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This subpart prescribes rules governing restrictions on the employment of personnel on units engaged in OCS activities.
This is a list of United States Code sections, Statutes at Large, Public Laws, and Presidential Documents, which provide rulemaking authority for this CFR Part.
This list is taken from the Parallel Table of Authorities and Rules provided by GPO [Government Printing Office].
It is not guaranteed to be accurate or up-to-date, though we do refresh the database weekly. More limitations on accuracy are described at the GPO site.
§ 1356 - Documentary, registry and manning requirements
§ 70105 - Transportation security cards
Title 33 published on 10-Feb-2018 04:07
The following are ALL rules, proposed rules, and notices (chronologically) published in the Federal Register relating to 33 CFR Part 141 after this date.
The Coast Guard is issuing a final rule establishing a consolidated Officer in Charge, Marine Inspection (OCMI) for the purposes of inspecting mobile offshore drilling units, and fixed and floating facilities, engaged in OCS activities in the Eighth Coast Guard District. This final rule also addresses comments submitted in response to our notice and request for comments related to the consolidation of the OCMI, for OCS activities, and makes other non-substantive changes. This rule will have no substantive effect on the regulated public.
The Coast Guard is extending the comment period on the advance notice of proposed rulemaking titled, “Training of Personnel and Manning on Mobile Offshore Units and Offshore Supply Vessels Engaged in U.S. Outer Continental Shelf Activities,” published on April 14, 2014. We are extending the comment period at the request of industry to ensure stakeholders have adequate time to submit complete responses.
This final rule makes non-substantive changes throughout Title 33 of the Code of Federal Regulations. The purpose of this final rule is to make conforming amendments and technical corrections to Coast Guard navigation and navigable waters regulations. These changes will have no substantive effect on the regulated public.
The Coast Guard is considering expanding its maritime safety training requirements to cover all persons other than crew working on offshore supply vessels (OSVs) and mobile offshore units (MOUs) engaged in activities on the U.S. Outer Continental Shelf (OCS), regardless of flag. This is necessary to enhance personnel preparedness for responding to emergencies such as fire, personal injury, and abandon ship situations in hazardous environments. We seek comments on the following topics: the sufficiency of existing maritime safety training and the value of additional maritime safety training for maritime crew and persons other than crew on OSVs and MOUs; an MOU's safety organizational structure (defining levels of authority and lines of communication); the professional education and service requirements for industrial officers on MOUs; the sufficiency of manning regulations on MOUs and OSVs; and any available economic data on current labor market trends and conditions as well as the current costs, benefits, and effectiveness of mandated maritime safety training courses and programs for maritime crew and persons other than crew.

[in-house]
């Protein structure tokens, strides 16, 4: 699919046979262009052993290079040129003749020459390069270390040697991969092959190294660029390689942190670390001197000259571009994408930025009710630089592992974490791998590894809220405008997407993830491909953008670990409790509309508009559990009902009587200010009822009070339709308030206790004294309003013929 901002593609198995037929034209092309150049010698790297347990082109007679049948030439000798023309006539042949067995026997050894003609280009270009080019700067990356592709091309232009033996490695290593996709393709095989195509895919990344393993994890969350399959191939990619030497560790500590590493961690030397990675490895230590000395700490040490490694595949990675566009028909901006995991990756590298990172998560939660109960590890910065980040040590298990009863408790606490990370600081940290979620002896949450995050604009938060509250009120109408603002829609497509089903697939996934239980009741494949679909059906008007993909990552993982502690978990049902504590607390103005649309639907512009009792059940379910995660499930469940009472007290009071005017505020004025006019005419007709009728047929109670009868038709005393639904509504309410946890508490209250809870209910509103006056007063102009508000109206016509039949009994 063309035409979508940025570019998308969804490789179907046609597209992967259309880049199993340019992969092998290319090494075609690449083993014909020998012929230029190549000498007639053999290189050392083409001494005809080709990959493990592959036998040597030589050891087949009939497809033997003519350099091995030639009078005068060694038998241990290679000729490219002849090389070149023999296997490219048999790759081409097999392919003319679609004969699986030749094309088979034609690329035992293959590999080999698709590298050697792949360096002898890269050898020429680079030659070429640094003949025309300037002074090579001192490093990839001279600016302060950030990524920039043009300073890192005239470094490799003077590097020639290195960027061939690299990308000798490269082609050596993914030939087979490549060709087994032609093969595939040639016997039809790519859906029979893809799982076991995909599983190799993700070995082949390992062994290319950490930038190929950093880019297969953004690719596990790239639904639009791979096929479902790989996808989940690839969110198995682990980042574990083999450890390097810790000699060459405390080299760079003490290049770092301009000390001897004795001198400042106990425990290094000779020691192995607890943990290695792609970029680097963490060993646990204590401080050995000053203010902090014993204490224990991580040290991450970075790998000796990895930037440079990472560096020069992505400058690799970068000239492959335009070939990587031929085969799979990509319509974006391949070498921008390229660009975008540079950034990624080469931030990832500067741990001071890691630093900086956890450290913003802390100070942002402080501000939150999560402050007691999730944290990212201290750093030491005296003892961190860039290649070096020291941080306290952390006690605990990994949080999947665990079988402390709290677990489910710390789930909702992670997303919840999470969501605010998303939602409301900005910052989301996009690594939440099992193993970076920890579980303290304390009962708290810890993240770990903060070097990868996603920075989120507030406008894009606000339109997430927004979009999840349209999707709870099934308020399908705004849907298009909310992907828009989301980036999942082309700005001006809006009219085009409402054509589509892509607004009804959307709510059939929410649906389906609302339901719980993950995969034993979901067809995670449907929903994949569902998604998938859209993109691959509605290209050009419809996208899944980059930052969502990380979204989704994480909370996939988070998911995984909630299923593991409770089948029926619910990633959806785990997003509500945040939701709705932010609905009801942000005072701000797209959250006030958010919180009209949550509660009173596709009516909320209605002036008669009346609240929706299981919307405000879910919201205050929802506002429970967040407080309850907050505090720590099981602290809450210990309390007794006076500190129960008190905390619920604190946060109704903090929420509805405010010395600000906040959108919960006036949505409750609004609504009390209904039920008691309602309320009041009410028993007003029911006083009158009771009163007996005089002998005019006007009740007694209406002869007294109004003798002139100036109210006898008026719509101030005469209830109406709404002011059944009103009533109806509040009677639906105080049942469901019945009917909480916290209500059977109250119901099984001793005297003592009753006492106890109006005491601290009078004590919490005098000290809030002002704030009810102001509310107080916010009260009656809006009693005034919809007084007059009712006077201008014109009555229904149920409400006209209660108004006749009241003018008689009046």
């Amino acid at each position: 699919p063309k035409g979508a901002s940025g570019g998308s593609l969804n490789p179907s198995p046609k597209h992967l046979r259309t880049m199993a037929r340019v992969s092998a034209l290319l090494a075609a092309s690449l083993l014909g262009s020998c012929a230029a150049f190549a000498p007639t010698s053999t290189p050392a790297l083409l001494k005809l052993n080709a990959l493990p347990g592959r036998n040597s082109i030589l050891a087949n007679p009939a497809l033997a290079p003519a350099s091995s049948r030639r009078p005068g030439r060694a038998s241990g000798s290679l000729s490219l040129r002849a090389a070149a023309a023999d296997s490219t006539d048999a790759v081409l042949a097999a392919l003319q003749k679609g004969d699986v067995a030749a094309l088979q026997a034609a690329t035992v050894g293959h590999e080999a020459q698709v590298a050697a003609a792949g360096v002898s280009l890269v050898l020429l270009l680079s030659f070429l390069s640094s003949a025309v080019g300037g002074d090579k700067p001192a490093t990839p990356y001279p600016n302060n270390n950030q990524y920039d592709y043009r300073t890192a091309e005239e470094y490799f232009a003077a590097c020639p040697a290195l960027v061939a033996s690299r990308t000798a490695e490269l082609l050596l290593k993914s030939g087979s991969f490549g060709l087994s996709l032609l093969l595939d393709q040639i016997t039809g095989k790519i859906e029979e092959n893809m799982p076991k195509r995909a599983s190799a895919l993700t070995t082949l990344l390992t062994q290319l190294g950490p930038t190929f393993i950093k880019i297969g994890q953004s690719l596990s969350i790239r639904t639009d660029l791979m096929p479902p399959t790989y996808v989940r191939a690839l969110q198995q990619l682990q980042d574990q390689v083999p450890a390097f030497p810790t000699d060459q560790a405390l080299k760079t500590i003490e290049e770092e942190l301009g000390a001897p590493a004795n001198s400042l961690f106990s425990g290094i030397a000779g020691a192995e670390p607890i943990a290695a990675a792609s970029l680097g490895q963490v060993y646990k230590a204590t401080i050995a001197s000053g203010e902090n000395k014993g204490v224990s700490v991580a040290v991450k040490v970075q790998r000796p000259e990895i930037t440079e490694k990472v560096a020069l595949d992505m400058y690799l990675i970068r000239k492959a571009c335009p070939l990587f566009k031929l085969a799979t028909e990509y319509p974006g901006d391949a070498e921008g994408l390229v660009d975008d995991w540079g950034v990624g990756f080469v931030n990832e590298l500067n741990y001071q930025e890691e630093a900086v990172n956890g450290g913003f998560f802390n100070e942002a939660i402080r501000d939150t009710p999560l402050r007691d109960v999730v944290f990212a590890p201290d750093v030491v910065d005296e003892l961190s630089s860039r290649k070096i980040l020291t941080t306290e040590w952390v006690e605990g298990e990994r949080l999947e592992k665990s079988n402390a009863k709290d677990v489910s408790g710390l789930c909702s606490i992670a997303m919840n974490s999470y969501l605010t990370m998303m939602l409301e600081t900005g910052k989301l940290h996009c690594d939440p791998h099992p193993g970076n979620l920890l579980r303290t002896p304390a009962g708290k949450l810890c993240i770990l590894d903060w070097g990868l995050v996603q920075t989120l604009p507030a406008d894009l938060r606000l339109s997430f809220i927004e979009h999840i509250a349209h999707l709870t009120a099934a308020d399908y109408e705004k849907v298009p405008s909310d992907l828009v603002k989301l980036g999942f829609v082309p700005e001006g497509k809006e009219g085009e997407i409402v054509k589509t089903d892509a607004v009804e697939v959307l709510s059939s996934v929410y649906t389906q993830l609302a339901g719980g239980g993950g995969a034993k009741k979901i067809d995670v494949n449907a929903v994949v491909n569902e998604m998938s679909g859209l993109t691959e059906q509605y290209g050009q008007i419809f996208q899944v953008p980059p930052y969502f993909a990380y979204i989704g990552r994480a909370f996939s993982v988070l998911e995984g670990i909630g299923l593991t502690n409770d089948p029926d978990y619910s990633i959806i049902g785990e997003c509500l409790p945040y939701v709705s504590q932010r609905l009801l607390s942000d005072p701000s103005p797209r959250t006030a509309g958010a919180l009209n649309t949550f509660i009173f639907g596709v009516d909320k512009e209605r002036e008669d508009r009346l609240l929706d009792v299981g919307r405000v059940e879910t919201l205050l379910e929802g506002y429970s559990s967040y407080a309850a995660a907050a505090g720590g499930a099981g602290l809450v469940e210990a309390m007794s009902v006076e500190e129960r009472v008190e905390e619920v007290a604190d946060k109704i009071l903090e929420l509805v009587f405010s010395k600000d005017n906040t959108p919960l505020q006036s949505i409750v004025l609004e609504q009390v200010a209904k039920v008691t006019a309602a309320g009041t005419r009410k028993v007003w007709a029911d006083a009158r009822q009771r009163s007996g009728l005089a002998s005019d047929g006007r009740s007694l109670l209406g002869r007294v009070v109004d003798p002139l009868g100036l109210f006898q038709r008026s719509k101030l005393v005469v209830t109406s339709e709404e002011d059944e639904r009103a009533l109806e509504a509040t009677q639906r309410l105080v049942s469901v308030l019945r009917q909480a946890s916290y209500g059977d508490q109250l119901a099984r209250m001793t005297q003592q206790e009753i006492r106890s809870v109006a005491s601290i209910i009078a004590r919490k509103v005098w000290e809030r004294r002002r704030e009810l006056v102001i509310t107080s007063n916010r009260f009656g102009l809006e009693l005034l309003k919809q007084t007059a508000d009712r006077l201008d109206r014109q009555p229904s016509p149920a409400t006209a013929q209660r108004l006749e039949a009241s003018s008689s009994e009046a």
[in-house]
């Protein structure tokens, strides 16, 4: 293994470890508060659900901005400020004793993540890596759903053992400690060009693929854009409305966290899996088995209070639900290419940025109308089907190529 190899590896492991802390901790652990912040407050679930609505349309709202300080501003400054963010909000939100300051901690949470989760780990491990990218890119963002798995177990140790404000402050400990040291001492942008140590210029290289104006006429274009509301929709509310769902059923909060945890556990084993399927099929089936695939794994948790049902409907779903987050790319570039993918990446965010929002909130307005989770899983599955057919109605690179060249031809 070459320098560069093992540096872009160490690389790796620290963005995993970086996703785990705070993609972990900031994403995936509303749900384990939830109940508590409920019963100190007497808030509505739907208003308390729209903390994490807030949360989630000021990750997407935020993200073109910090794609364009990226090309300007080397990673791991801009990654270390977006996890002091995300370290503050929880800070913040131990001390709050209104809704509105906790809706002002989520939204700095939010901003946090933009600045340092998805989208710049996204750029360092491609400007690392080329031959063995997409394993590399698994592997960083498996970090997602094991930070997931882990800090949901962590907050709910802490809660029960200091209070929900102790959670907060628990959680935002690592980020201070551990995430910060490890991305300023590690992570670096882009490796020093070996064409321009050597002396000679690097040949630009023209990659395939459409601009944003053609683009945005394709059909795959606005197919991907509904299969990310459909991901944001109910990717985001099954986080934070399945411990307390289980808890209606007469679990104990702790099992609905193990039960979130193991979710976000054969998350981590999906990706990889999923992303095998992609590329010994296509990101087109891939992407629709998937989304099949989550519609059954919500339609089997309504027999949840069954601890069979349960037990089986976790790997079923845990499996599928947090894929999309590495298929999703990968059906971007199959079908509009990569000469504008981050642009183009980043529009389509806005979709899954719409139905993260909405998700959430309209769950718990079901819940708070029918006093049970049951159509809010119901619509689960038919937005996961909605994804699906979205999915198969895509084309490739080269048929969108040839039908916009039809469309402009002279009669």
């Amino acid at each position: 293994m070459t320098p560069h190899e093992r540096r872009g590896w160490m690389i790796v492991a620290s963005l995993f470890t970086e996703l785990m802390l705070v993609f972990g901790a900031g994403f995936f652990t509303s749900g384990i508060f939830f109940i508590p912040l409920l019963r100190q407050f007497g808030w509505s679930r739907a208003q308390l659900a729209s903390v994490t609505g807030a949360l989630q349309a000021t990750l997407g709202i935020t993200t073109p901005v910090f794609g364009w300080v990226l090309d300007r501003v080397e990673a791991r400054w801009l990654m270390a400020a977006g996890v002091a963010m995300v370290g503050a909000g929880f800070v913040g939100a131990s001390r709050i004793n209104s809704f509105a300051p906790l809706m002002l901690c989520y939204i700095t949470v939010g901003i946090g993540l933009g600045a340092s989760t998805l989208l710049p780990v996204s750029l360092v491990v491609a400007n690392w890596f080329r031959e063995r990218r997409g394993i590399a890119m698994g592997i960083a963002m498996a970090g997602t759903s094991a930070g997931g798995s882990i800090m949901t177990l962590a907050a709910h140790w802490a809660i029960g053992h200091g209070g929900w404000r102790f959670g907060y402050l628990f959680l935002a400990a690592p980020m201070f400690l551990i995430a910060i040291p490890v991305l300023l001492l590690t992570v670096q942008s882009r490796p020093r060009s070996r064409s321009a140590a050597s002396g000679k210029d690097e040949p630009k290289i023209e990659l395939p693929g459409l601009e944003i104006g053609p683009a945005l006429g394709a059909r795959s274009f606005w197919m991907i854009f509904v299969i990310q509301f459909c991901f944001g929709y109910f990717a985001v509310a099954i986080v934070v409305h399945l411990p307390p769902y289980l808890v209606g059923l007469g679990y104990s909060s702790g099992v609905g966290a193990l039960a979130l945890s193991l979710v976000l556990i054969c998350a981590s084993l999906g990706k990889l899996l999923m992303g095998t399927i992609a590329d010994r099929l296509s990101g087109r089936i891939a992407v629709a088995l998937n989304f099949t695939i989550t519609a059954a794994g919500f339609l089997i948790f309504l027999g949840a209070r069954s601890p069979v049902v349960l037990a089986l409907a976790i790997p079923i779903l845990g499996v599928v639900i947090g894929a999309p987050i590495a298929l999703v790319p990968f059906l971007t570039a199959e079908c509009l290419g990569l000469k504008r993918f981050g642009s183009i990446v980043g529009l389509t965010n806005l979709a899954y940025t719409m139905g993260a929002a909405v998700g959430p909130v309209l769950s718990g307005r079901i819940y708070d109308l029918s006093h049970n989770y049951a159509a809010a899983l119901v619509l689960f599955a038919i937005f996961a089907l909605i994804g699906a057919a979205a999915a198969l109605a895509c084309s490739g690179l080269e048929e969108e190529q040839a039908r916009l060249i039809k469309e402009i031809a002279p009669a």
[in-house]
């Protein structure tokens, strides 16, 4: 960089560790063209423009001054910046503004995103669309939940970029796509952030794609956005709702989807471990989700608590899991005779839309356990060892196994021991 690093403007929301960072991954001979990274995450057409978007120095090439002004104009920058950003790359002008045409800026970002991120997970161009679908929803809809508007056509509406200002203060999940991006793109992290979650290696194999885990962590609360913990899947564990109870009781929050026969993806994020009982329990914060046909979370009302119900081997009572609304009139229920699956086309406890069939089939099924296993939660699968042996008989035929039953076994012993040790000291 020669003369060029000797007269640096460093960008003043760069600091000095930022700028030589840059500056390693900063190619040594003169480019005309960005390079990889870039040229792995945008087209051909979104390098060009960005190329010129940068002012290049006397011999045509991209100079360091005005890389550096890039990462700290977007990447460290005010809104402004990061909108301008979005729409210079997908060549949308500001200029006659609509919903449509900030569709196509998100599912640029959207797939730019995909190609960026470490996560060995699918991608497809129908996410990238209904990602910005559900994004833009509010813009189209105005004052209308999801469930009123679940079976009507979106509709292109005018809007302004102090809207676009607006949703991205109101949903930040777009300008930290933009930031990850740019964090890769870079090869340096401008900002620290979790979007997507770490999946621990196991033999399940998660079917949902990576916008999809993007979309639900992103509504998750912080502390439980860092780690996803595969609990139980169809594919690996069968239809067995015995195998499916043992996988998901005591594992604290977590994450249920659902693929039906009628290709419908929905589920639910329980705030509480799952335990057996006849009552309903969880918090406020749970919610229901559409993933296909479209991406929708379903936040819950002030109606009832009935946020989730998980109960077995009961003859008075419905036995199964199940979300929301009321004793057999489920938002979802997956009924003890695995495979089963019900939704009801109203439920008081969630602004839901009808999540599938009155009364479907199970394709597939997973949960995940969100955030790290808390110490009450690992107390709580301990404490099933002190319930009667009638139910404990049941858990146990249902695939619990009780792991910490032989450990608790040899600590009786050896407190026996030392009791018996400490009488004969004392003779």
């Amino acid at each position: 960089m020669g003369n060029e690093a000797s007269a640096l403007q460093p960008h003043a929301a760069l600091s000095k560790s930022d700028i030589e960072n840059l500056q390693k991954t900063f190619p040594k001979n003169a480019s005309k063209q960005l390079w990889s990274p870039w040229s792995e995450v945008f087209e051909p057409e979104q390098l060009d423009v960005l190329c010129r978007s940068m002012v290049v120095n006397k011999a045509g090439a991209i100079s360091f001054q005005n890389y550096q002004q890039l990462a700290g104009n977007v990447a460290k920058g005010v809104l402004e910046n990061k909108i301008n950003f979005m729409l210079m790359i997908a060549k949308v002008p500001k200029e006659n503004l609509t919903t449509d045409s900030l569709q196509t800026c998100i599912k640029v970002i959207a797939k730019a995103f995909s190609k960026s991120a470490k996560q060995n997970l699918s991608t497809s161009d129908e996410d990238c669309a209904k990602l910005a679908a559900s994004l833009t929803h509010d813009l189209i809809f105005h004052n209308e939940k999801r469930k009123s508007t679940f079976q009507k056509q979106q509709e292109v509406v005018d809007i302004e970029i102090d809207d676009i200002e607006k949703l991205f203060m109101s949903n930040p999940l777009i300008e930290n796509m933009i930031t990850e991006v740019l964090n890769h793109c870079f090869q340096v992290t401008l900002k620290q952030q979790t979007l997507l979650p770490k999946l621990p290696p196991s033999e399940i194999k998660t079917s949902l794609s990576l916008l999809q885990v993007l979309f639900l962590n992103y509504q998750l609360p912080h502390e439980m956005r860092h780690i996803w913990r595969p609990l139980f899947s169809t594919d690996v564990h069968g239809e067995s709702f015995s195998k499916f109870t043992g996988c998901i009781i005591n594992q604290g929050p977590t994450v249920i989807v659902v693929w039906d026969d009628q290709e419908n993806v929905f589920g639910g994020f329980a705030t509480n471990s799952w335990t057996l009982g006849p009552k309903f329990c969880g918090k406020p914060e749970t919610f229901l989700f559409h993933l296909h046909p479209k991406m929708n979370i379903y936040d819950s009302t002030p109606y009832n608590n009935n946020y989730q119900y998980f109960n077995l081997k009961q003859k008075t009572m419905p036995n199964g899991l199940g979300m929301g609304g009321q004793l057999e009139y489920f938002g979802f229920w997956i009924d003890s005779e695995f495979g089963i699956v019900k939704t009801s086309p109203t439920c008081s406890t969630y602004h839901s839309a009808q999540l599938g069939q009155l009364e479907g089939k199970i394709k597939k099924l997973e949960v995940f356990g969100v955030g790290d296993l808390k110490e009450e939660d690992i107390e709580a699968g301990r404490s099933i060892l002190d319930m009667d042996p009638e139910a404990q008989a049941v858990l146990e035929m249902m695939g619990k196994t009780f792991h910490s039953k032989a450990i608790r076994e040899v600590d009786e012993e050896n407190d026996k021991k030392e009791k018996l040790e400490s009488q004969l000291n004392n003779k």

The Coast Guard issues this final rule to remove from its regulations on Outer Continental Shelf (OCS) activities a reference to the Transportation Worker Identification Credential (TWIC) and a related TWIC definition and recordkeeping reference because they are inconsistent with a requirement in the Outer Continental Shelf Lands Act. These regulations deal with the employment of personnel on the OCS to U.S. citizens or resident aliens. The TWIC reference incorrectly provides that a TWIC alone may be accepted by an employer as sufficient evidence of the TWIC holder's status as a U.S. resident alien, as that term is defined. This rule clarifies the regulations.
The Coast Guard intends to promulgate regulations that will require vessels engaged in OCS activities (defined in 33 CFR Chapter I, Subchapter N) to develop, implement, and maintain a vessel-specific Safety and Environmental Management System (SEMS) that incorporates the management program and principles of the American Petroleum Institute's Recommended Practice for Development of a Safety and Environmental Management Program for Offshore Operations and Facilities, Third Edition, May 2004 (API RP 75). The Coast Guard intends for this SEMS to be developed and implemented by the vessel's owner or operator and compatible with a designated lease operator's SEMS required under Bureau of Safety and Environmental Enforcement (BSEE) regulations. The Coast Guard seeks comments on whether a SEMS that incorporates the management program and principles of API RP 75 is appropriate for vessels engaged in OCS activities, would reduce risk and casualties, and improve safety on the OCS. Comments should address the feasibility of implementing a SEMS that incorporates API RP 75, the compatibility with BSEE SEMS regulations, potential methods of oversight, safety issues, costs and regulatory burdens, and other issues of concern to the regulated community and general public. The Coast Guard would use such comments to assist in developing these new regulations.